Wednesday, March 26, 2008

"Nishtanu Hateva’im..."
[Update here]

"BIU’s Prof. Mordechai Kislev’s discovery [p.12] that figs found at Jericho are the first cultivated crop is among the top six stories...Dated at 11,400 years old, the figs are much smaller than modern ones...people who lived over 2,000 years ago ate the same kinds of olives we eat today. “We found that the olive pit has traits that allow us to characterize the species of the tree on which it grew, even after thousands of years” said Prof. Kislev. “We found two kinds of olives that people from the Massada period used to eat which are still very common in Israel today and haven’t changed for thousands of years.”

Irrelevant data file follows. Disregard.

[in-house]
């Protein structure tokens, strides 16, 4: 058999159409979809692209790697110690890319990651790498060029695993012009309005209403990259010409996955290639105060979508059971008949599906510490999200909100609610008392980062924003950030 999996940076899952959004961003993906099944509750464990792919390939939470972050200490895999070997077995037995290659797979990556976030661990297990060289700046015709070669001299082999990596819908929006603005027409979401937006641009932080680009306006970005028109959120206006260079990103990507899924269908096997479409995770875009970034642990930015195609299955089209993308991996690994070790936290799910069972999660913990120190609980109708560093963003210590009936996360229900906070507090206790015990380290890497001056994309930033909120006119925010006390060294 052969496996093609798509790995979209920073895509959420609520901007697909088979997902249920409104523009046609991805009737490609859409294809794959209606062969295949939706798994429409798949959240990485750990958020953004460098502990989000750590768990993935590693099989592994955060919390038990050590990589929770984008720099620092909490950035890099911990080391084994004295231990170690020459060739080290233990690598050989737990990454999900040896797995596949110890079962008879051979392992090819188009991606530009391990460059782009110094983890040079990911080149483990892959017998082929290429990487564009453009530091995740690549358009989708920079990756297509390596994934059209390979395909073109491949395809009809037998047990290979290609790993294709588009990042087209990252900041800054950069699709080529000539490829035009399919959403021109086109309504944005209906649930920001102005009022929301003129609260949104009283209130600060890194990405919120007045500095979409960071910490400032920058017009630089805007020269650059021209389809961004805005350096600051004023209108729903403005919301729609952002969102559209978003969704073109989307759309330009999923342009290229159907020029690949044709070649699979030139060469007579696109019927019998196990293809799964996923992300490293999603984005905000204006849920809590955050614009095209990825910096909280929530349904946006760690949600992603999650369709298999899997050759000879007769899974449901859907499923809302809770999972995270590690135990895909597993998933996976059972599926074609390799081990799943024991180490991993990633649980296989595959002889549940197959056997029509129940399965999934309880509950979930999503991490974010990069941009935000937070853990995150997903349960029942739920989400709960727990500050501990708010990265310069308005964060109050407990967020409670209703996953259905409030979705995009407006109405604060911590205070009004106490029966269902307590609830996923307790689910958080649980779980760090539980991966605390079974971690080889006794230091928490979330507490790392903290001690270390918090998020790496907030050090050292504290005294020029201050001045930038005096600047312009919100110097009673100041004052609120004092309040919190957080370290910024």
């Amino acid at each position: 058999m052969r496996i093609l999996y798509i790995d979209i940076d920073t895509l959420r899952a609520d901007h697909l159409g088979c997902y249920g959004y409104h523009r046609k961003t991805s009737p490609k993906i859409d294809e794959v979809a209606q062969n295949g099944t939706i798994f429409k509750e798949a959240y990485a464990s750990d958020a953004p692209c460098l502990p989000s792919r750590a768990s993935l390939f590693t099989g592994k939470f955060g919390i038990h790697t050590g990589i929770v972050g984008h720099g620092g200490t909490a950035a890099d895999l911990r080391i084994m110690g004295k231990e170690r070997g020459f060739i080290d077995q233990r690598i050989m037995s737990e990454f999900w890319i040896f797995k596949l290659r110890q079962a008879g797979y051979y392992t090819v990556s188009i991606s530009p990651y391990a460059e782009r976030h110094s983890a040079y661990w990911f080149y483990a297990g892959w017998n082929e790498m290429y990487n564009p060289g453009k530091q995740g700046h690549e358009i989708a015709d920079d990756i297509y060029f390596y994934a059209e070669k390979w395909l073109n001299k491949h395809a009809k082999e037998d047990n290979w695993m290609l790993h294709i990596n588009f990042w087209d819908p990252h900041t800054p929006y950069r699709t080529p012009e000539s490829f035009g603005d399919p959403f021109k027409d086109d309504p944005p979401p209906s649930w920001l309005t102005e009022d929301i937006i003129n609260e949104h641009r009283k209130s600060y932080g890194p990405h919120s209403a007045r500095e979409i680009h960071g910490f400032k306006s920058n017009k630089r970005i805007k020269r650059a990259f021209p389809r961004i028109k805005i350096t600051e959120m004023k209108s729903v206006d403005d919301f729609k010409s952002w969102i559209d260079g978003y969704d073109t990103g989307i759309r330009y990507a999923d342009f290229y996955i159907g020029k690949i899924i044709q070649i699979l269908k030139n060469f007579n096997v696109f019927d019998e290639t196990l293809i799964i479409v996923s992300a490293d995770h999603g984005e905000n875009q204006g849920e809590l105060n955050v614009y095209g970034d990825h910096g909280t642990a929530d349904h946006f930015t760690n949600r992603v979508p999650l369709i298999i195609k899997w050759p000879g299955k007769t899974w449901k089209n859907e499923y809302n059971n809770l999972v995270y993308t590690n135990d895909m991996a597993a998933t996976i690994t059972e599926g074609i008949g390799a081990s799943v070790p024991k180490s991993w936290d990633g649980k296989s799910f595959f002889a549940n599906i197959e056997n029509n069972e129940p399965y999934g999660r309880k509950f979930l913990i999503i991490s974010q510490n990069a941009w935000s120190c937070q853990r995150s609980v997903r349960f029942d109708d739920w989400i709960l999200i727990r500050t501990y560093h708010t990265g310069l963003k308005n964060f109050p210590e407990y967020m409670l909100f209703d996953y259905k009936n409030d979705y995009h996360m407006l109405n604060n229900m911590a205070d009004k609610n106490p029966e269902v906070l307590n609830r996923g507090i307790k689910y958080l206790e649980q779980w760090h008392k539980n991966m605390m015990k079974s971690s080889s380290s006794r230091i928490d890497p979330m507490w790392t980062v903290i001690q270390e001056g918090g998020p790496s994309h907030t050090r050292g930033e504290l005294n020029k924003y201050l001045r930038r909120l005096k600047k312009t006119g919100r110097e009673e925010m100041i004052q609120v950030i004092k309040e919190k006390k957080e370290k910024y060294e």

So much for overzealous application of the principle Nishtanu Hateva'im ("nature has changed"). Of course, it would be quite reasonable to suggest that differences between flora and fauna we observe today and those we read of from the past, are really matters of demographics -"which breeds with what traits" predominated (were "the average" encountered), then versus now. Noteworthy also is the age of this find; this is thousands of years before Biblical proposals for the advent of "Souled Man", who produce the hallmarks of 'civilization' - developed domestication, advanced ceramics, and architecture (of course, non-authorities in these fields are happy to quibble about what is meant by an 'advance'...). ALL of these have also been dated well before R. Weisz's proposed "great leap forward"; on average, 8-10,000 years old - with less 'advanced' examples reaching much further back in time. Page 18 of the same issue of BIU Today gives some additional research by Prof. Kislev and associates suggesting that this ancient agriculture was a matter of extensive trial and error - not 'quantum leaps' of development. Elsewhere I have proposed that some of what we find of great antiquity may indeed be anachronistic - as in artifacts from another time entirely - before our clocks even began keeping time. Be they artifacts or organisms or technologies (or even knowledge), these would be in some sense remnants of the worlds preceding ours. Each ensuing world being, in a manner recycled from the previous catastrophic 'rebooting'. We are forever finding indications of Homo Sapiens Sapiens being really old, finding "prehistoric species" in fishing nets, the famed "hobbits", etc., I don't know that it's completely insane to suggest that we actually are looking past our official "beginnings", peering into previous worlds', previous civilizations endings. Might be some similar allusions among other posts here.


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